Questions revolve around possible “insider” help from the Capitol attack

The idea of ​​an uprising has not been heard in modern American history, and the possibility that lawmakers or allies within the Capitol have helped will only contribute to the event and future uncertainty and concern.

At least one protest organizer said he consulted with three house Republicans. One day before the attack, uncontrolled allegations arose over a “reconnaissance” mission. And more than a dozen U.S. Capitol police officers are under internal investigation for alleged aiding and abetting the troublemakers.

While President Donald Trump’s role in inciting violence is clear, there are early signs and accusations that other insiders may have been more active in helping the mob.

Ali Alexander, a right-wing conspiracy theorist who led one of the “Stop The Steal” groups, claimed in a live video that he planned the pre-riot demonstration with three GOP lawmakers: Paul Gosar and Arizona’s Andy Biggs, and Alabama MP Mo Brooks.
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Brooks spoke at the demonstration before Trump took the stage, urging the crowd to “start taking the names off and kicking his ass.” Brooks said in a 2,800-word statement that all he told the crowd was to fight back at the urns. (Brooks also revealed that a White House official had called him a day earlier and invited him to speak at the meeting.)

CNN had previously reported that Gosar had linked himself to Alexander’s group in recent months. A Biggs spokesman told CNN he had never met or worked with Alexander before.

Alexander said he hoped his “mob” would put pressure on lawmakers to prevent elected President Joe Biden from winning through the Electoral College. After quelling the unrest, the three lawmakers voted to drop Biden’s election votes from Arizona and Pennsylvania. Their efforts failed.

“These three members of Congress need to give a lawyer very quickly,” said Charlie Dent, a former CNN staffer at CNN’s Erin Burnett on Wednesday, adding that he thinks lawmakers are federal prosecutors and the Housing Commission.

Alleged “reconnaissance” mission

New Jersey Democrat Mikie Sherrill made waves on Tuesday night when accused unnamed Republican lawmakers who help the disruptors by bringing them to the Capitol a day earlier for a sort of “reconnaissance” mission. CNN has not yet verified these allegations.

Sherrill said there are “members of Congress whose groups coming through the Capitol were the ones I saw on January 5 for reconnaissance the next day.” CNN has repeatedly asked Sherrill’s office for details of the charge, but no further information has been provided.

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Former Navy helicopter pilot and federal prosecutor. He is a moderate member of the Democratic Party body and not a fire department who would be unduly accused. On Wednesday, he said he was “asking for an investigation” with certain agencies, presumably to look into possible coordination between Republican lawmakers and disruptors.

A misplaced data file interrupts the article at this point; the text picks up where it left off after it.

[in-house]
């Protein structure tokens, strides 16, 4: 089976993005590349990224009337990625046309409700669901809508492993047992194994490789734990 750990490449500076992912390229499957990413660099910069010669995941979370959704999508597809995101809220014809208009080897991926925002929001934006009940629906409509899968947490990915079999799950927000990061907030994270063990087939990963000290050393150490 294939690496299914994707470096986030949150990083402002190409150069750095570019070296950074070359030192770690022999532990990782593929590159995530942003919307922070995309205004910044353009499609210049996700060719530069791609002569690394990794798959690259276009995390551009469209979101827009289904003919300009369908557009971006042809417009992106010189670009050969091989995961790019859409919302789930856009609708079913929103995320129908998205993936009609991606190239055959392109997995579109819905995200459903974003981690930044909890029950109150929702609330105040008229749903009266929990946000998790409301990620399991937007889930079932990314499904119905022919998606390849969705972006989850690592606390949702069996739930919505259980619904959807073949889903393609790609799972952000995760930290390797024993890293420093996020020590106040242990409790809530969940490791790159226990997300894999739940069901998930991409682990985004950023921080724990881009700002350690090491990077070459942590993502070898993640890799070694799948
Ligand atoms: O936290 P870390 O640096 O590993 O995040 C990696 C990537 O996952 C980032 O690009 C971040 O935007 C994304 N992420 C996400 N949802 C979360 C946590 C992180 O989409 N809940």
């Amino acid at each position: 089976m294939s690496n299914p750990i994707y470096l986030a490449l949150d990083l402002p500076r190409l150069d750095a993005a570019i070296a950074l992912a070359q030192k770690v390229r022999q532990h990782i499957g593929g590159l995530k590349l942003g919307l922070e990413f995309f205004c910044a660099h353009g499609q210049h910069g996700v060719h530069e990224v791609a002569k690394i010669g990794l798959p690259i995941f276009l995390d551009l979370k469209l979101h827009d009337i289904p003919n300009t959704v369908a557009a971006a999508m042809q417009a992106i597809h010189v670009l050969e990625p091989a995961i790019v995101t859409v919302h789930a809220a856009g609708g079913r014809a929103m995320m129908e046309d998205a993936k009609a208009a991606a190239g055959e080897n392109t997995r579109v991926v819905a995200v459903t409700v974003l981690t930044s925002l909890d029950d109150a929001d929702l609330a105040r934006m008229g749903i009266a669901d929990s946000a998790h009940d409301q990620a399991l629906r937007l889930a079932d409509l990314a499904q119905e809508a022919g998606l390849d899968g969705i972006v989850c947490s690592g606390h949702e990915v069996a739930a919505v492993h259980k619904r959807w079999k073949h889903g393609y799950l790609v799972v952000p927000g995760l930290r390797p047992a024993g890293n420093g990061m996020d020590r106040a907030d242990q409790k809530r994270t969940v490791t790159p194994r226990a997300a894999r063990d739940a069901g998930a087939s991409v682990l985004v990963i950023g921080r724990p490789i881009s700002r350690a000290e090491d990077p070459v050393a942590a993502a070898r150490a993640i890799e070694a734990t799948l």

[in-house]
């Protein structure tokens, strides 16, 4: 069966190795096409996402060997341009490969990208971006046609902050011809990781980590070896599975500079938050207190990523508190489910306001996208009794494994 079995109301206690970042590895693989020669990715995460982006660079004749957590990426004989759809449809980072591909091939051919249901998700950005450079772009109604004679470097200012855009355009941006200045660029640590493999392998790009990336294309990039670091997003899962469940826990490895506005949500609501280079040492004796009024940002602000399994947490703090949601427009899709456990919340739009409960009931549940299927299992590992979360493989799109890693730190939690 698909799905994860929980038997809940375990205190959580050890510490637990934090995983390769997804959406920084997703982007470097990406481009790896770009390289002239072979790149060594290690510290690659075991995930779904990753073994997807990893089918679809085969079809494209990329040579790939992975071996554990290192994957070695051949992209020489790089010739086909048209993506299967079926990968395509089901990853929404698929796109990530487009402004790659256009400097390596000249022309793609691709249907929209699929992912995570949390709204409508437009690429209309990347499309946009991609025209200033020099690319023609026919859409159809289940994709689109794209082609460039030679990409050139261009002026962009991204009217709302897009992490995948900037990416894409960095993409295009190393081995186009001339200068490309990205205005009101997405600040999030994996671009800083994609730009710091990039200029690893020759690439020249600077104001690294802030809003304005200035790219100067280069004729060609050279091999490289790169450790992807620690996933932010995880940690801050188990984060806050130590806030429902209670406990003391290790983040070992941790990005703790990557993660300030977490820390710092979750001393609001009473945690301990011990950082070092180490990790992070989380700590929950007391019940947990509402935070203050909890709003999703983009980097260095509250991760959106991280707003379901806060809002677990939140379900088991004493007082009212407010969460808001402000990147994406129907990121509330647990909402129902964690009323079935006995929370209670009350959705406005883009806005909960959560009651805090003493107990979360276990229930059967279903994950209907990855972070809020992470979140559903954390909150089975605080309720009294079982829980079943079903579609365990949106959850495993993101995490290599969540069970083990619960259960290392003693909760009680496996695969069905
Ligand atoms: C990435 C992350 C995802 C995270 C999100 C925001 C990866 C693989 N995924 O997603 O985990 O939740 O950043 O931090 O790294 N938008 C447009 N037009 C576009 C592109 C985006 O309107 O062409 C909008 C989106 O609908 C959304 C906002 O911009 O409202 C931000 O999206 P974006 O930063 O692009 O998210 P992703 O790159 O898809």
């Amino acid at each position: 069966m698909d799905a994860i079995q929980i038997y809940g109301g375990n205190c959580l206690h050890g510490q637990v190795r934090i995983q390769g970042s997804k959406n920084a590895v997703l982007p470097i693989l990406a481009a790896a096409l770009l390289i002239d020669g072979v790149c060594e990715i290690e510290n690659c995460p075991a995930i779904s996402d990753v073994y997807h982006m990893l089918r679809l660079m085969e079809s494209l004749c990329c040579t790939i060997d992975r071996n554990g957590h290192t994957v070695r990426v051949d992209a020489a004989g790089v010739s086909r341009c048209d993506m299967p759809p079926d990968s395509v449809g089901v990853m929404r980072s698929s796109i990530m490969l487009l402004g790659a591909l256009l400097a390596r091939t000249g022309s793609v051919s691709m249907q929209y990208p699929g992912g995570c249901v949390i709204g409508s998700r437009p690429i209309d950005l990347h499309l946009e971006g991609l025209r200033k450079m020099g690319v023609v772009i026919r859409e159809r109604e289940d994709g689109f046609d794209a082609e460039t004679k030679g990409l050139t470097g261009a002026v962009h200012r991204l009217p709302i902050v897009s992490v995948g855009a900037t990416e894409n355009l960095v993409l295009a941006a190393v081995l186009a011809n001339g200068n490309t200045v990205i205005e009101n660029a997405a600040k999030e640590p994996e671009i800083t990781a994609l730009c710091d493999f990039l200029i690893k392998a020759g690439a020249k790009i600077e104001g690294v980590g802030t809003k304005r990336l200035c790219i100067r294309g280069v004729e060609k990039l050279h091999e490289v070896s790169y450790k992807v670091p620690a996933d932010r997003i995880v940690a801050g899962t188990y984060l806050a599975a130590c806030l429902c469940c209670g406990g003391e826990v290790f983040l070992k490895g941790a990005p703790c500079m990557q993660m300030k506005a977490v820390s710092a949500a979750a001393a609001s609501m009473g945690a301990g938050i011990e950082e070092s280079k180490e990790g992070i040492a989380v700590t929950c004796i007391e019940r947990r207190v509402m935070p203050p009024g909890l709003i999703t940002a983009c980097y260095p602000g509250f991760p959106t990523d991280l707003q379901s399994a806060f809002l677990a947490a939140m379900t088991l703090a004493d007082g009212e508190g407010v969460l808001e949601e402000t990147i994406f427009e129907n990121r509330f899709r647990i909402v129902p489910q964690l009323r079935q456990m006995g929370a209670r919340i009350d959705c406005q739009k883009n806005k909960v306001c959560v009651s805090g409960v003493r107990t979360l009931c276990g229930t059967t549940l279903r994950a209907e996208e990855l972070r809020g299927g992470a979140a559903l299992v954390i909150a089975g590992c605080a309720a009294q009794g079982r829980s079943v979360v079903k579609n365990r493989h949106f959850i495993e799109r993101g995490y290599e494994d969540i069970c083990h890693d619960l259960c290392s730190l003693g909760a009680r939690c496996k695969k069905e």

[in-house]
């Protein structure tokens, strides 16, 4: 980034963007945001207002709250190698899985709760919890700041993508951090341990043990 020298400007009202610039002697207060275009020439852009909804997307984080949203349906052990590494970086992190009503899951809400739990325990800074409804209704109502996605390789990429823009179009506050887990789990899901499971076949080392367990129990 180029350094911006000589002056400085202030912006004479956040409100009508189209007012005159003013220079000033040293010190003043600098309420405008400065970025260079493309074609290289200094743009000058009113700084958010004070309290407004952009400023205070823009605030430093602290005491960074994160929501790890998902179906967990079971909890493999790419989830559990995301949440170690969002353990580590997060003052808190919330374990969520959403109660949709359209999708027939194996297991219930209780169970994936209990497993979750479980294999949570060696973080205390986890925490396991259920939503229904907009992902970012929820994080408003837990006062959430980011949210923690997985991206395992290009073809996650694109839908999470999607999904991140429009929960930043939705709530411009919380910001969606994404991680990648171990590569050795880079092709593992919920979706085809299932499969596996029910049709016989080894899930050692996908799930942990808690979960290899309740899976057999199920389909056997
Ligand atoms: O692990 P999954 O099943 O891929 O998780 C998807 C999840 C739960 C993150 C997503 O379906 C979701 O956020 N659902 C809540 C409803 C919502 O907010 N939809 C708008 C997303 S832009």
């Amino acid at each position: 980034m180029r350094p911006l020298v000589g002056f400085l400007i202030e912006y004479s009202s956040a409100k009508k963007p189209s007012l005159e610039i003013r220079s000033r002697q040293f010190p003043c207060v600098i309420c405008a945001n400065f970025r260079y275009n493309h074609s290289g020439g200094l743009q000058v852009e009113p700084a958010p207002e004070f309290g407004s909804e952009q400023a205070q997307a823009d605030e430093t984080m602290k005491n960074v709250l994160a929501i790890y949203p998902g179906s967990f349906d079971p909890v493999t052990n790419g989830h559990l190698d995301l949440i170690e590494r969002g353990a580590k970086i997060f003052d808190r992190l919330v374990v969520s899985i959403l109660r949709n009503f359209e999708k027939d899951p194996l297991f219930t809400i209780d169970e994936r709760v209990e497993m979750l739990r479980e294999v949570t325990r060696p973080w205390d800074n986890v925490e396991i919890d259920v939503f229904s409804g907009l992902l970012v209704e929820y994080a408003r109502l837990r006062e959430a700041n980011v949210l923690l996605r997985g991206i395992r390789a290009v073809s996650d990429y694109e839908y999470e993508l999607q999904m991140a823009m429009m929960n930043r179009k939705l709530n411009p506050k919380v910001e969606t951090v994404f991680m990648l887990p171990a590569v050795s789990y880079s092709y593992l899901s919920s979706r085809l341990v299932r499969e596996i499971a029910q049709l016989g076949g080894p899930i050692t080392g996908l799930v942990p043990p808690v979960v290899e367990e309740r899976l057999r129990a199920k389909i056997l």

Separately, Republican MP Lauren Boebert of Colorado has been criticized for tweeting about the whereabouts of Speaker Nancy Pelosi. Boebert, who is affiliated with the QAnon movement and regularly disseminates right-wing conspiracy theories, tweeted that Pelos was “removed from the (home) chambers” while the disruptors were still in the building.

Prosecutors are investigating conspiracy charges

More than 70 people have already been charged with federal crimes related to the attack. The majority of publicly disclosed cases involve people who fought police officers in the Capitol, made violent threats against Democrats, or found them with guns or bombs near the complex.

Prosecutors have not yet accused one of Trump’s supporters of coordinating with Republican lawmakers or sympathetic police, but the massive investigation is still in its infancy.
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“We are investigating significant serious cases of crime and conspiracy,” Michael Sherwin, a U.S. attorney in Washington, told reporters on Tuesday, without specifically saying whether investigators or members of law enforcement are under investigation.

Sherwin, however, added: “Our office has organized a striking force of very high-ranking national security prosecutors and corruption prosecutors. Their only order from me is to set up sitting and conspiracy charges in connection with the most horrific acts in the Capitol.”

Insider assistance from police and military

At least two U.S. Capitol police officers have been suspended and at least 10 more are being investigated for allegedly playing a role in the uprising, CNN reported.
Immediately after the attack, it emerged that some sympathetic policemen might have helped the disruptors, given that the troubled and at times violent crowd seemed to grind around the Capitol complex with little resistance. One of the robbers even paid attention to a police officer.
According to news and court records, current and former U.S. military members were also involved in the uprising. One of the men who broke into the Senate floor during the attack is a retired Air Force lieutenant colonel, and the Army is allegedly searching for a psychological operations officer who led a North Carolina group to the Trump rally before the attack.
Ashli ​​Babbitt, a 35-year-old woman who was shot dead by police while trying to break the house chamber, was an Air Force veteran who was later digested by conspiracy theories.

CNN’s Daniella Diaz and Annie Grayer contributed to this story.